Real-time quantitative PCR was performed using an Applied Biosystems 7300 detection system in a 15 µl reaction. All reactions were carried out in duplicate. For quantitation of the three miRNAs, the PCRs were carried out in a total volume of 15 µl, including 1 µl of RT product for each miRNA, 1×SYBR Green I Mastermix, 0.5 µM specific forward primer, and 0.5 µM common reverse primer. For the endogenous control, α-tubulin, 1 µl of cDNA synthesized with oligo(dT) was used as the template. The α-tubulin primers were as follows: forward 5′-GTACATGTTGGTCAAGCTGGTGT-3′ and reverse 5′-AGTTCGCACTTCATCCACTACAGT-3′. The quantitative RT-PCR reaction conditions were as follows: 95°C for 10 min, followed by 40 cycles of 95°C for 15 s, 60°C for 1 min. The threshold cycle (Ct) was defined as the cycle number at which the fluorescence intensity passes a pre-determined threshold. In our analyses, quantification of each miRNA relative to α-tubulin was calculated using the following equation [20]: N = 2−ΔCt, ΔCt = CtmiRNA−Ctα-tubulin. Dissociation curves were generated and 8% PAGE electrophoresis was performed for each real-time RT-PCR to verify the amplification of only the desired product.


Cloning of short RNAs from S. japonicum

In order to identify the miRNAs in S. japonicum, we generated two libraries of small (18–26 nt) RNA species, one from cercaria and the other from adult worm. When the cercaria library sequences were further analyzed using the annotated gene database at GenBank and, all sequences proved to be fragments of rRNA or tRNA sequences (data not shown). Therefore, we proceeded to analyze only the library cloned from S. japonicum adult worm.

A total of 106 insert-containing clones randomly selected from the library yielded 227 unique sequences, which indicated that each concatamer contained ∼2 small RNA sequences. The sequences ranged in length from 18 to 26 nt, which is consistent with the size of known miRNAs processed by Dicer. As shown in Table S2, BLAST analysis against the GenBank, Sanger center, and Shanghai LSBI databases containing the entire collection of unassembled genomic sequence reads and transcriptomes of S. japonicum and S. mansoni indicated that among the isolated small RNAs, 65.63% were rRNA, 3.52% were mRNA, and 24.24% were ncRNAs. The 55 ncRNAs were further analysed for the potential miRNAs.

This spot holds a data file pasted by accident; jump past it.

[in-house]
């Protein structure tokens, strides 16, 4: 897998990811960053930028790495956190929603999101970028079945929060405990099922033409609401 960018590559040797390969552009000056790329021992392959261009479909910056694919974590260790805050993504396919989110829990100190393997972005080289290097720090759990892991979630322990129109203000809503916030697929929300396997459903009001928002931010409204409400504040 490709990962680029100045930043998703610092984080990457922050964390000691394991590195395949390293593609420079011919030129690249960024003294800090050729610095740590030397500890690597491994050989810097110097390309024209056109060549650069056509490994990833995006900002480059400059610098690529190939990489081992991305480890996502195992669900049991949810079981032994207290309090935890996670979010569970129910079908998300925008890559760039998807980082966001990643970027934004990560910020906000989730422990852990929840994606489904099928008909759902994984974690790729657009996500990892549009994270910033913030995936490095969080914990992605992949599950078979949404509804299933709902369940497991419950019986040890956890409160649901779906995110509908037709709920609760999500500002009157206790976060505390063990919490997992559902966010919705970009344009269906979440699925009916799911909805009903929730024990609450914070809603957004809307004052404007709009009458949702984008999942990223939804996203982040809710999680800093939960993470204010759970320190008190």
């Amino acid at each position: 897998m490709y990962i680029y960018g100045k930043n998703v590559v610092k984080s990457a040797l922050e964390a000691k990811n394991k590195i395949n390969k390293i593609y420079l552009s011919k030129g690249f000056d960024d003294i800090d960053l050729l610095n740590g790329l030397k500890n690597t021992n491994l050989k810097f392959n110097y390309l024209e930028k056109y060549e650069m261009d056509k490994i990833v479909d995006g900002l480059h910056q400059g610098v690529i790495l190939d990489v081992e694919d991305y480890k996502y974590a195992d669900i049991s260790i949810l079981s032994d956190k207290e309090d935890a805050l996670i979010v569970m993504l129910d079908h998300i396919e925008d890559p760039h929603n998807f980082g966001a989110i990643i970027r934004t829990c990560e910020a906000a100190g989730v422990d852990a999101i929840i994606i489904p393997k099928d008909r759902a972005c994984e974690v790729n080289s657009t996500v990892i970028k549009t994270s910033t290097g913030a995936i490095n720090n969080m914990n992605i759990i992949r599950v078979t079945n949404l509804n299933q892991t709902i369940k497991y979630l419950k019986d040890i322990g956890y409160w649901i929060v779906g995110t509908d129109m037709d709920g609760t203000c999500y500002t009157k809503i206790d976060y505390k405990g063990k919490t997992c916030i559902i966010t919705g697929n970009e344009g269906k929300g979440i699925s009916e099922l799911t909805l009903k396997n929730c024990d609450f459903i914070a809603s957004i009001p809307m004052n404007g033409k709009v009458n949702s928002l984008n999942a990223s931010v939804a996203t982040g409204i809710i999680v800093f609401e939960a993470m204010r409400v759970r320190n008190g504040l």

Analysis of potential S. japonicum miRNAs

One of the important features that distinguish miRNAs from other endogenous small RNAs is the ability of the miRNA precursor sequences to adopt a hairpin structure [2]. To determine whether these cloned small RNA sequences from S. japonicum are actual miRNAs, we first removed contaminating rRNA, tRNA, and EST sequences. A nonredundant set of 12 sequences out of the 55 ncRNA clones were predicted to be capable of forming stem-loop structures characteristic of miRNA precursors. These 12 candidate sequences were further examined by Northern blot to confirm their size and sequence. Northern blots of total RNA from a mixture of male and female S. japonicum adult worms were hybridized with biotin-labeled probes of the twelve candidate sequences. Five of these twelve probes gave a hybridization signal that was characteristic of miRNA (∼22 nt mature miRNA and /or ∼70 nt pre-miRNA) (Figure 1). Unless due to the lesser sensitivity of chemiluminescent detection relative to the radioactive method, the absence of signal in lanes 4 and 5 of the Northern blot (Figure 1) appears to suggest that the two precursors were expressed at low levels.

Figure 1. Detection of miRNAs by Northern blot.

RNAs (10 µg) isolated from S. japonicum adult worms or blood cells of mice (as negative control) were separated on a 15% denaturing PAGE gel and transferred to a nylon membrane. Membranes were incubated with five different biotin-labeled probes (1: sja-let-7, 2: sja-miR-71, 3: sja-bantam, 4: sja-miR-125 and 5: sja-miR-new1). M: 10 bp DNA marker. the ladder was denatured in the same way as the RNAs done so that the ladder run as single stranded DNA.

Seven of the twelve potential sequences were excluded for the following reasons: four candidates gave multiple bands on the Northern blot that were greater than 100 nt, which is beyond the size limitation for miRNAs; and three candidates showed no signal by Northern blotting and thus will require additional validation. It is possible that these sequences are authentic miRNAs that are expressed at low levels. The remaining five candidate sequences were demonstrated to be authentic miRNAs. Their sequences and predicted secondary structures are shown in Table 1 and Figure 2. Very close homologs in other species can be annotated as miRNA homologs without experimental validation if they have phylogenic conservation and predicted fold-back precursor secondary structure [21]. Pre-miRNA alignments with flanking sequences between S. mansoni and S. japonicum showed high conservation (Figure S2), indicating that these miRNAs should also exist in S. mansoni.

Figure 2. Predicted stem-loop structures for the miRNA precursors of S. japonicum and S. mansoni.

The mature miRNA sequence is shown in red and underlined. The actual size of each putative precursor was not identified experimentally and may be slightly shorter or longer than represented. Mir-bantam and mir-125 precursor from S. japonicum showed large bulges in their secondary structure predicted by Mfold RNA-fold software. However, when using Vienna RNAfold method for structure prediction, mir-125 precursor showed acceptable bulges in their secondary structure while the bugles of bantam precursor remained (see figure S1).